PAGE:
How Do We Know That Jupiter is 318 Times More Massive Than the Earth?

Question posed by COOL DIVYA.

This question is really asking 'how do we know the mass of Jupiter?' You're probably not going to like the answer to this one because what it essentially boils down to is one word:


But don't stop reading yet. Really, any real life problem can be boiled down to maths, and this is especially important in a lot of astronomy problems because actually going to places and measuring stuff is prohibitively difficult to say the least.

Without going into too much detail*, back in the late 17th century Isaac Newton published what was to become one of the most influential books in the field of physics, Philosophae Naturalis Principia Mathematica. In it was contained his Universal Law of Gravitation; a scientific law which describes the way two bodies interact by way of the force of gravity. Specifically, it involves an equation relating the masses of the two objects and the distance between them with the force that each exerts on the other (that force is what we call 'gravity').

As an example, if we could find the mass of Jupiter and one of its moons (say, Europa), and the average distance between them as they orbit, we can use Newton's law to calculate the force of gravity between them.

With a bit of mathematical ingenuity and knowledge about such things as 'force', it's possible to rejig Newton's equation to give us one that can help us find the mass of Jupiter, or any other body. The really snazzy bit is that in the re-jigging of the equations, the mass of the second object becomes unnecessary, and we can find the mass of Jupiter if we know just the following things:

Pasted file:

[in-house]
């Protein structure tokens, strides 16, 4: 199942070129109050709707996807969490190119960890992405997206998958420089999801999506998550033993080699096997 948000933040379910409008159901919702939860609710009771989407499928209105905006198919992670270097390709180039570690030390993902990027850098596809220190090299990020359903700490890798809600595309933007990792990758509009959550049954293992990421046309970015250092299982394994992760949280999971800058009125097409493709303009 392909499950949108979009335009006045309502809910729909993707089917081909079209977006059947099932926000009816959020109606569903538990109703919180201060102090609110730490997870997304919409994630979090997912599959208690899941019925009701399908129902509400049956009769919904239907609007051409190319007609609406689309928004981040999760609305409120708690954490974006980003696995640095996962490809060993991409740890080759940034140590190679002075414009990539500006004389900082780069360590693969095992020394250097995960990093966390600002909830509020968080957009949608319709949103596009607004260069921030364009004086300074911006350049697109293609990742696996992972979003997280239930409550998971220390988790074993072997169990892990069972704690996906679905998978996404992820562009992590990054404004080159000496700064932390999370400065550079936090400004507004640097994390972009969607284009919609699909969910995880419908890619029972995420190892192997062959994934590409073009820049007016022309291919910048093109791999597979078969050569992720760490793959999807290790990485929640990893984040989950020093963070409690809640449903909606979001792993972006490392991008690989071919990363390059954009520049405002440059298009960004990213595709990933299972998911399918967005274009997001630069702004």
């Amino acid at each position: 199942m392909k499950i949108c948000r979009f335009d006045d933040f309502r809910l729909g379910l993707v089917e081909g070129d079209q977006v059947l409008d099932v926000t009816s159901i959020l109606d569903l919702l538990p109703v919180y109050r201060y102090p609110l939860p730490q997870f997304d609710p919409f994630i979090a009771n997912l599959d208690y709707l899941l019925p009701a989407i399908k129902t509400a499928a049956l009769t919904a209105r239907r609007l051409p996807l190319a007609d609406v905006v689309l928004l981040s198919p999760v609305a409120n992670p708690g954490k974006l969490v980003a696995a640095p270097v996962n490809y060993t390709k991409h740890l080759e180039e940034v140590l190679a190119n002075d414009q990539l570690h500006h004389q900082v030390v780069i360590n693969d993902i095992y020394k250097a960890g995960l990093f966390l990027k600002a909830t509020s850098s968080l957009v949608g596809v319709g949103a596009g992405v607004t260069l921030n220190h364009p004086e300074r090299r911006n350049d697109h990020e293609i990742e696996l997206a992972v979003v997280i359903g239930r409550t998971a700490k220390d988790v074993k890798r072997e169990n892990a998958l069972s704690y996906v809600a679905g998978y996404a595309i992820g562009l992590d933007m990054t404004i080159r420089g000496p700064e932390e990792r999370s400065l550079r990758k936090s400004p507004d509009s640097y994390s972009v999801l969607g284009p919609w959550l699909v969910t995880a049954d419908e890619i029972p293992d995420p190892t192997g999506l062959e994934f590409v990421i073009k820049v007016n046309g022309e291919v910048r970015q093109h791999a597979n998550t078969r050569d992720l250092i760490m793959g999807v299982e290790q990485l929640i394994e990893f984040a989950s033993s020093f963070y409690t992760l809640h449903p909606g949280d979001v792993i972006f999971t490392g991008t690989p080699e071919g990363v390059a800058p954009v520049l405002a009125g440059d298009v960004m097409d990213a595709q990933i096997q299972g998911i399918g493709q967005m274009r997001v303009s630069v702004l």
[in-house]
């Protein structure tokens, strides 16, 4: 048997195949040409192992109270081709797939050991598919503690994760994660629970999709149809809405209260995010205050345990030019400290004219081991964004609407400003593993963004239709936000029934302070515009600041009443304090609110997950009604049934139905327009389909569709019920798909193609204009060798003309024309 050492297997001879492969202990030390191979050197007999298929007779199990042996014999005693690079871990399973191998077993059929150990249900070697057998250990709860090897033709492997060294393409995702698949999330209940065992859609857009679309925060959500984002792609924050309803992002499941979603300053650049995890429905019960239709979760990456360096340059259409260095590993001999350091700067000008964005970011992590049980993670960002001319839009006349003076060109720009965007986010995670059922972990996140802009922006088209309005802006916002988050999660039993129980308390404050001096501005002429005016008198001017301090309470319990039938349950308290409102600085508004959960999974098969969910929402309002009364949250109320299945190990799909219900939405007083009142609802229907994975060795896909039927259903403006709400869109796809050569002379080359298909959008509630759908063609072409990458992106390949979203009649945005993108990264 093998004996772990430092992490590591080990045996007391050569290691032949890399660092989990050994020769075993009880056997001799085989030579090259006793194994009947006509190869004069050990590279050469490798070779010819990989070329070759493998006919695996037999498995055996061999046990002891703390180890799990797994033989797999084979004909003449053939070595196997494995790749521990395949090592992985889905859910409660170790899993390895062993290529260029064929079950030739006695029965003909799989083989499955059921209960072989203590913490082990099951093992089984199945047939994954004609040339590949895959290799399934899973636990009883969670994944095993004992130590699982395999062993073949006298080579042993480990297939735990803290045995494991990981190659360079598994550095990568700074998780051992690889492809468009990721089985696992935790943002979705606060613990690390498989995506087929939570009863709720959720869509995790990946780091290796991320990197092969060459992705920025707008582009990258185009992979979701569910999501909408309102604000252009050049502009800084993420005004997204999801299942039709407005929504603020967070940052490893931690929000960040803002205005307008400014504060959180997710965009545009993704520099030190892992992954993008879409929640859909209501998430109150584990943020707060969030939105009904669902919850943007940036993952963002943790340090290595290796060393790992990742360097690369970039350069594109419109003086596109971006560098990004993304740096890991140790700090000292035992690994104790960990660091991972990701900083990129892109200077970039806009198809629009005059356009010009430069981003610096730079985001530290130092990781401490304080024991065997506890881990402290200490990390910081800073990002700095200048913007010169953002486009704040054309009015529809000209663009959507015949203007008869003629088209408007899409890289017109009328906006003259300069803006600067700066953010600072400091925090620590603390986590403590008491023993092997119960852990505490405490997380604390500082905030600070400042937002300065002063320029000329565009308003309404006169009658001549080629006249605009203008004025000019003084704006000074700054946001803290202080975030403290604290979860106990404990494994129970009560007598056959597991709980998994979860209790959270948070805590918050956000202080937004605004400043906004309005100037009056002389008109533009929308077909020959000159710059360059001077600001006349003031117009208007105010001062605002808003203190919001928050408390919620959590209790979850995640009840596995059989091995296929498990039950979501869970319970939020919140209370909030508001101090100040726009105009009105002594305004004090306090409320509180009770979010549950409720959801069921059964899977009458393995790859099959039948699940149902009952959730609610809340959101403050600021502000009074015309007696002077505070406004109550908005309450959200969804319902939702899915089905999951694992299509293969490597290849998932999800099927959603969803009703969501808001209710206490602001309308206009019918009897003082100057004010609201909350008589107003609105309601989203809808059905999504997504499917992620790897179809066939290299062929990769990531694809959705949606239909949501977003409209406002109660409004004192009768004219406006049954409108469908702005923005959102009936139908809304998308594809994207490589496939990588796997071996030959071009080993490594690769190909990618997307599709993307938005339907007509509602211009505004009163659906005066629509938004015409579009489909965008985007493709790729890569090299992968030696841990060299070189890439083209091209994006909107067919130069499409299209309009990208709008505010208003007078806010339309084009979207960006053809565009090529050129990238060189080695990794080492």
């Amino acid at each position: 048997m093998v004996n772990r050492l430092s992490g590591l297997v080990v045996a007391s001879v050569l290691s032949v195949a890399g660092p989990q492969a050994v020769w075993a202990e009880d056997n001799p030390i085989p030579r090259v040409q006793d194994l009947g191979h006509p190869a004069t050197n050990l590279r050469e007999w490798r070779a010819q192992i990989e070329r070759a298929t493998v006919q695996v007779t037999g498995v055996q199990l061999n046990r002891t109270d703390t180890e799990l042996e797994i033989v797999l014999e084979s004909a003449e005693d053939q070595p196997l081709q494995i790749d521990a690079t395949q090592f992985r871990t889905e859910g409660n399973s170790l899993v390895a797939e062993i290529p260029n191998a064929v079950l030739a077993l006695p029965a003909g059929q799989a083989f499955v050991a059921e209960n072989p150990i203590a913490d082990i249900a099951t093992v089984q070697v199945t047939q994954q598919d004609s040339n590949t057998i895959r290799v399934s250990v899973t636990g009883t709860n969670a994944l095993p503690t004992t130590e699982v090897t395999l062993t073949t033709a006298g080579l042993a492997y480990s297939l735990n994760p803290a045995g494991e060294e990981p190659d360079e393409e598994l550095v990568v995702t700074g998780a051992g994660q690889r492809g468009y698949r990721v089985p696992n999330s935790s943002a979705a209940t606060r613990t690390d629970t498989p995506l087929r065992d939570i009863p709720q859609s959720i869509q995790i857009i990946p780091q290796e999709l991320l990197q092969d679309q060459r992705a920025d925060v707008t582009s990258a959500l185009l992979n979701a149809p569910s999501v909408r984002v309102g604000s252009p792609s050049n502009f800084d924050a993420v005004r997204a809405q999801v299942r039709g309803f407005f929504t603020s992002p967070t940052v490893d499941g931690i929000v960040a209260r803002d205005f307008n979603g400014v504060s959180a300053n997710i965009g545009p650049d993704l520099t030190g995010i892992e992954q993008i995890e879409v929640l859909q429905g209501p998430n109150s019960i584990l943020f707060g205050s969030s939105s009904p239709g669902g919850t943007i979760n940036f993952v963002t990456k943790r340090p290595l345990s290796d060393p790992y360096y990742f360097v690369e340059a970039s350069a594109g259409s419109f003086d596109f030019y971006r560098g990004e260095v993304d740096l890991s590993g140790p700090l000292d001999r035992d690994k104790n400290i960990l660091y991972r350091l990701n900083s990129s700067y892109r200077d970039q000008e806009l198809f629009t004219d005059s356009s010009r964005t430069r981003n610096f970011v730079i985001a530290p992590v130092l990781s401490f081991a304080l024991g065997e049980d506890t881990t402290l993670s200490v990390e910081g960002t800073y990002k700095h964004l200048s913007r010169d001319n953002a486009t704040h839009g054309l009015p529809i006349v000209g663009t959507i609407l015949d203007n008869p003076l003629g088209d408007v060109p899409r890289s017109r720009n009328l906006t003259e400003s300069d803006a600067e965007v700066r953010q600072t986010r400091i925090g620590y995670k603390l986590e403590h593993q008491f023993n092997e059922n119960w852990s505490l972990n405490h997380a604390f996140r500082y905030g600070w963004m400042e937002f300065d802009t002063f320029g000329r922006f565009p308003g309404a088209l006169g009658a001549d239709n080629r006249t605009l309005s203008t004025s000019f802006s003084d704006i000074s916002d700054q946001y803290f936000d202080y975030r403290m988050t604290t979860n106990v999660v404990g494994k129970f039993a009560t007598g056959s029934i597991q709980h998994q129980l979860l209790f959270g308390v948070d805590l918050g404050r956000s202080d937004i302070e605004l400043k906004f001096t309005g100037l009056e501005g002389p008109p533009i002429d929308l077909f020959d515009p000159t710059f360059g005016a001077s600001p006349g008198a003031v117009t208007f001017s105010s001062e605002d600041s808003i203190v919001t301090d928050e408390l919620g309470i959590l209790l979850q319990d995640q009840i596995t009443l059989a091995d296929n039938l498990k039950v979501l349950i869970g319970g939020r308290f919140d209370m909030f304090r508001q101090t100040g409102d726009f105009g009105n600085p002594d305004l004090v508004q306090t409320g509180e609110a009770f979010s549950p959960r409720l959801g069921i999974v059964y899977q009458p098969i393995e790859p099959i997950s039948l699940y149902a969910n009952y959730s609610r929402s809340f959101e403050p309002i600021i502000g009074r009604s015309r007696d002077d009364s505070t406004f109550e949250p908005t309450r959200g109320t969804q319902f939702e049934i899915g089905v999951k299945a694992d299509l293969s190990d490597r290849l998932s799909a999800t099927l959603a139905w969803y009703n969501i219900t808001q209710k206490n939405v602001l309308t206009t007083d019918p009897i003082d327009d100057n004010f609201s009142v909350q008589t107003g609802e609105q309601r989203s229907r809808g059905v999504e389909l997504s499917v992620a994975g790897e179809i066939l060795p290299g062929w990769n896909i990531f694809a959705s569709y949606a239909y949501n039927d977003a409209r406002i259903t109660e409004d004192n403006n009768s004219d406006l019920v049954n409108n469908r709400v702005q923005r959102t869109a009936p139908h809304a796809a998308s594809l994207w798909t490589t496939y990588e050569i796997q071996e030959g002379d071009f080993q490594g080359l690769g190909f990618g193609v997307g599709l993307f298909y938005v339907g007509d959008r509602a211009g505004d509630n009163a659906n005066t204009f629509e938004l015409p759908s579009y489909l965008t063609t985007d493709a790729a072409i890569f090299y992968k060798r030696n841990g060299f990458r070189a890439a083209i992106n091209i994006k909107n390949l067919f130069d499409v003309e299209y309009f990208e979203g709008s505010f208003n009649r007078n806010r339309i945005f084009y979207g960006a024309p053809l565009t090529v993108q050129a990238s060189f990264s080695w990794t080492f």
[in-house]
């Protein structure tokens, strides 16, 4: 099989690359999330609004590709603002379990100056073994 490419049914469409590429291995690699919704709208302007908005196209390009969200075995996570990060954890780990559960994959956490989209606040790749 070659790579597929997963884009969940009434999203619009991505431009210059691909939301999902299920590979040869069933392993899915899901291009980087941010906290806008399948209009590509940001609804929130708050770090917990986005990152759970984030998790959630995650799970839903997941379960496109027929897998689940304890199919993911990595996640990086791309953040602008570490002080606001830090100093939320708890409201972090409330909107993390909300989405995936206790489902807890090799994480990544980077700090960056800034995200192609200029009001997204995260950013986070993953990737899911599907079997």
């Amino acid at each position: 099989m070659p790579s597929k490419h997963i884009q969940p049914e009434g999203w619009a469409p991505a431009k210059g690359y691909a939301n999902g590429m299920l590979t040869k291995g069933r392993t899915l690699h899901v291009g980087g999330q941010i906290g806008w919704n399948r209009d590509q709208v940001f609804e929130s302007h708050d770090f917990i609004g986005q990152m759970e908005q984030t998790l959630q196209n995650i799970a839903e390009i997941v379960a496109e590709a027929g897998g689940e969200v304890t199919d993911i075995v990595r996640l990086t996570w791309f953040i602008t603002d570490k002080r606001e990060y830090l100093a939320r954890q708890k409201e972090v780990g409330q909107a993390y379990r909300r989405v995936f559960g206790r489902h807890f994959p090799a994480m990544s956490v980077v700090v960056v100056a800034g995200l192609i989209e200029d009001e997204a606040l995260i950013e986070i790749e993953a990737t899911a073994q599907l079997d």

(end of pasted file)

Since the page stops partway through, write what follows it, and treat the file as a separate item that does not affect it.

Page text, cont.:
• The distance between it and whichever moon we're considering.
  • The period of the moon's orbit (i.e. the time it takes to do a lap).
That's it! Here's the equation we need:
Now, if that looks confusing just remember that, like any equation, the letters just tell us what numbers we need and their positions tell us what to do with those numbers. The letters in this equation refer to:
  • M: The mass of the body we're trying to find, measured in kilograms. In this case, that's Jupiter.
  • π: The Greek letter 'pi' stands in for a particular number that's just a bit bigger than 3.
  • r: The radius of the orbit of a moon around Jupiter, measured in metres. We can find this using trigonometry if we take a few photographs and have already worked out the distance to Jupiter.
  • T: The period (or Time) of the same moon's orbit around Jupiter, measured in seconds.
  • G: The Gravitational Constant. This is just a number that is there to adjust the calculation to make it work every time. Its value is about 0.000000000067**.
If we plug all this information into the equation we get an answer of 1.8987 x 1027 kg***. We can do the same thing to find the mass of the Earth (using values for the radius and period of the Moon's orbit instead), and we get 5.9742 x 1024 kg. Dividing one by the other we find that Jupiter is almost 318 times more massive than Earth.

* If you'd like too much detail please, please let me know and I'll be happy to oblige.
** Its units are "metres-cubed per kilogram per second-squared." Well, you did ask.
*** That's 1,898,700,000,000,000,000,000,000,000 kilograms.


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